It’s now about eight weeks since I had a good block of training done. In fact it was before Blyth 10k. Since then I’ve been tired, had illness and raced too soon after my lay off and have had lower back pain because of it. Last Sunday I was at my lowest point, I’ve managed a couple of decent sessions but each time it’s taken about a week of limping around to get over it.
On Saturday I was at work, but managed to get finished early so that I could travel through to Newcastle for the race. I traveled up with Michael Crawley, we train together whenever he’s home, which is usually a couple of times a year. Michael is also coached by Max but lives in Edinburgh. The last three months he’s been living and training in Ethiopia, so we had a good catch up as we warmed up.
Michael has always been a talented runner but because of injuries, studies and other distractions he has never had the consistency to reach his full potential. He’s had a good year of training behind him now and a long spell at altitude so tonight would be a good test for him.
As well as being one of the best races of the year and one that all club runners should look to do, it is also one of my club championship races. I’ve held the Club trophy for this for a good few years now and wanted to keep my winning streak going. The closest runner to me in my club is Guy Bracken, he’s now a vet 50 and is doing fantastic at the minute, he is one of the top Vets nationally in his age group and is getting closer to me with each race.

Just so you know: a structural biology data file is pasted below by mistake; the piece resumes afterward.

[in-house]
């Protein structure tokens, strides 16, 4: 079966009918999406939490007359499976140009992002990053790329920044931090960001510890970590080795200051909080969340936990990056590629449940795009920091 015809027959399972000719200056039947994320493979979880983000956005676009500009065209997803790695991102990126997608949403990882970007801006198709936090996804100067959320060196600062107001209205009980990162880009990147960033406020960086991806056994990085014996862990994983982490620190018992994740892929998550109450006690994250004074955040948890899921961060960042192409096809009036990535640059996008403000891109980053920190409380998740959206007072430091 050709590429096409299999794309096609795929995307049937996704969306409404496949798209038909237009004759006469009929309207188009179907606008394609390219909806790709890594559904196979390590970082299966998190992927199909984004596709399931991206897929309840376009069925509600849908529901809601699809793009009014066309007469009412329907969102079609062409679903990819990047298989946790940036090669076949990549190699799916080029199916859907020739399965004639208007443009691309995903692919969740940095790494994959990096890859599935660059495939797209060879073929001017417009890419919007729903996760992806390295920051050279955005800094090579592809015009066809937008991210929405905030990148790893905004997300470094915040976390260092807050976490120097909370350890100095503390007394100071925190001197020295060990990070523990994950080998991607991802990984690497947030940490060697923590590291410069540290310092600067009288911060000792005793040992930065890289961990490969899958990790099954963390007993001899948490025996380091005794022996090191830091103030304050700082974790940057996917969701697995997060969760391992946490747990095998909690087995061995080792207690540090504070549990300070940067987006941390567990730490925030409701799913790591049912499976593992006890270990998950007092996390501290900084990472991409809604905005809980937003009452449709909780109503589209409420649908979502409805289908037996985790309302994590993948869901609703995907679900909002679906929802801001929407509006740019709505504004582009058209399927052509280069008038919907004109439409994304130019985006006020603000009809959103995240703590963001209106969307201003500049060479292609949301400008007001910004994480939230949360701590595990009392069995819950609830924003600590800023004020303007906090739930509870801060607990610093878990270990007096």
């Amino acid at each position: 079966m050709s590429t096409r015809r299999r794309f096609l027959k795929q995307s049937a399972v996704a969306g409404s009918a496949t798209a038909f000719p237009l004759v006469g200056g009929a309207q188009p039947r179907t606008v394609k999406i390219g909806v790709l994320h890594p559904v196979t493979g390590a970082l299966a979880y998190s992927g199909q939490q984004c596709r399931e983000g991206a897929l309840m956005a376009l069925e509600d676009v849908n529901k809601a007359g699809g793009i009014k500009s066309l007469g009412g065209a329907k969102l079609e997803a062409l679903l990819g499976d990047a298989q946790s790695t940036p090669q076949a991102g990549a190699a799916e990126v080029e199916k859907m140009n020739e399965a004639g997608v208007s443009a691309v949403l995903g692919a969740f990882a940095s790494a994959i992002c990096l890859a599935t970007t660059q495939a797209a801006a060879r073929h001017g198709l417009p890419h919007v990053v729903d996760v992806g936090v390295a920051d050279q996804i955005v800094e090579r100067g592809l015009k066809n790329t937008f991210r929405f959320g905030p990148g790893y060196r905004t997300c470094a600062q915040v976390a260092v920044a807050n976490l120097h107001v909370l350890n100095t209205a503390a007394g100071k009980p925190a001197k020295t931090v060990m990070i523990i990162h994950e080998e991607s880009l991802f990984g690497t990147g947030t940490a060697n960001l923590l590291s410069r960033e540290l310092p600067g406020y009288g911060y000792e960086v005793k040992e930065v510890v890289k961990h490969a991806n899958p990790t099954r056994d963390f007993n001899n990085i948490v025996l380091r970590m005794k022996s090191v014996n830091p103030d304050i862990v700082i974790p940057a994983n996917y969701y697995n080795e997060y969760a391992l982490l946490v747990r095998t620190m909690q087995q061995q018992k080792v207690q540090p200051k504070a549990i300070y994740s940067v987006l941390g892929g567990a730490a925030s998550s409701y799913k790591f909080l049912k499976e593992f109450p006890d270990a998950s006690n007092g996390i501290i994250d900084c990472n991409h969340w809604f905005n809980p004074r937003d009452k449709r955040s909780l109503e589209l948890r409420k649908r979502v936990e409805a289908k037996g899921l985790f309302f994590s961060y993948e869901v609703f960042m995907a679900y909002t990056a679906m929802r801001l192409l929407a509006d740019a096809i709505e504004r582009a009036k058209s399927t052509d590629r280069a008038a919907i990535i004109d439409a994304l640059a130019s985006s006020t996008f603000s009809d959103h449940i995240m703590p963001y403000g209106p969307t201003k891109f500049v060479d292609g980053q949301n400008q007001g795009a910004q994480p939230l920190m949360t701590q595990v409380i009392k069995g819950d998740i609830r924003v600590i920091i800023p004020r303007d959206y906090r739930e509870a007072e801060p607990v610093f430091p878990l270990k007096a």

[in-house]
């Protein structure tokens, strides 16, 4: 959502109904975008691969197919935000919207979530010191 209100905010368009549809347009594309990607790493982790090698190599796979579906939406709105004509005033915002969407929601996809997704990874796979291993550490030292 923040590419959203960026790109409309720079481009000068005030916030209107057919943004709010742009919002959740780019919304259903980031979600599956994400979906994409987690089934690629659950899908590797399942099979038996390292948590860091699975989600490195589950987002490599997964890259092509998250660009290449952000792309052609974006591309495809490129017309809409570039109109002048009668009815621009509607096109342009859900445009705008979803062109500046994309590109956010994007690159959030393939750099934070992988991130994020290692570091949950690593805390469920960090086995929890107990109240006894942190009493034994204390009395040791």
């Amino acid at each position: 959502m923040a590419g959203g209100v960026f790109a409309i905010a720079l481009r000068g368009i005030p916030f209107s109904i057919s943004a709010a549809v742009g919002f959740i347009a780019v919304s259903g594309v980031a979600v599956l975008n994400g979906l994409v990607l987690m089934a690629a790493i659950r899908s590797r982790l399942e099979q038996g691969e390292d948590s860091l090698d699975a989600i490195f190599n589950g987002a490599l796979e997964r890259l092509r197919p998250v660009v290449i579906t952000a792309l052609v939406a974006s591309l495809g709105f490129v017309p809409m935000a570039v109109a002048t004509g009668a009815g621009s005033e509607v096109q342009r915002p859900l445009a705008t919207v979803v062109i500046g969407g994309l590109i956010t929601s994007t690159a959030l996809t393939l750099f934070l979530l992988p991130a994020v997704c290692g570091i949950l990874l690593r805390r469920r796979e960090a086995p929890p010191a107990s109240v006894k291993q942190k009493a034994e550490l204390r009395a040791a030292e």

As I warmed up I saw lots of familar faces and I had a good catch up with friends from the local scene but also a few friends who’d traveled up to take part. The atmosphere was really good and for the first time in a while I was pain free. I did my warm up and strides, I didn’t get the feeling I do when I know I’m going well, but still, it might just come right on the night.
As we took the start line Guy was right next to me, we stood shoulder to shoulder, a position I expect him to be in only a few weeks now as he along with Stewy Bell will be my Ushers. The tape that separated the masses and the elite runners was released and I could feel the pressure behind me. The Start is very claustrophobic, with all those runners squashed up in such a narrow street, I felt as though if I didn’t have a good start I’d be flattened. The siren sounded and we were off!
Guy’s arm came across me as he started, I wasn’t going to be pushed back so I ran through it, his arm caught my number and nearly tore it off, great just what I wanted, a number flapping around getting on my nerves all race. As it worked out, it rained so heavy that my number just stuck to my vest.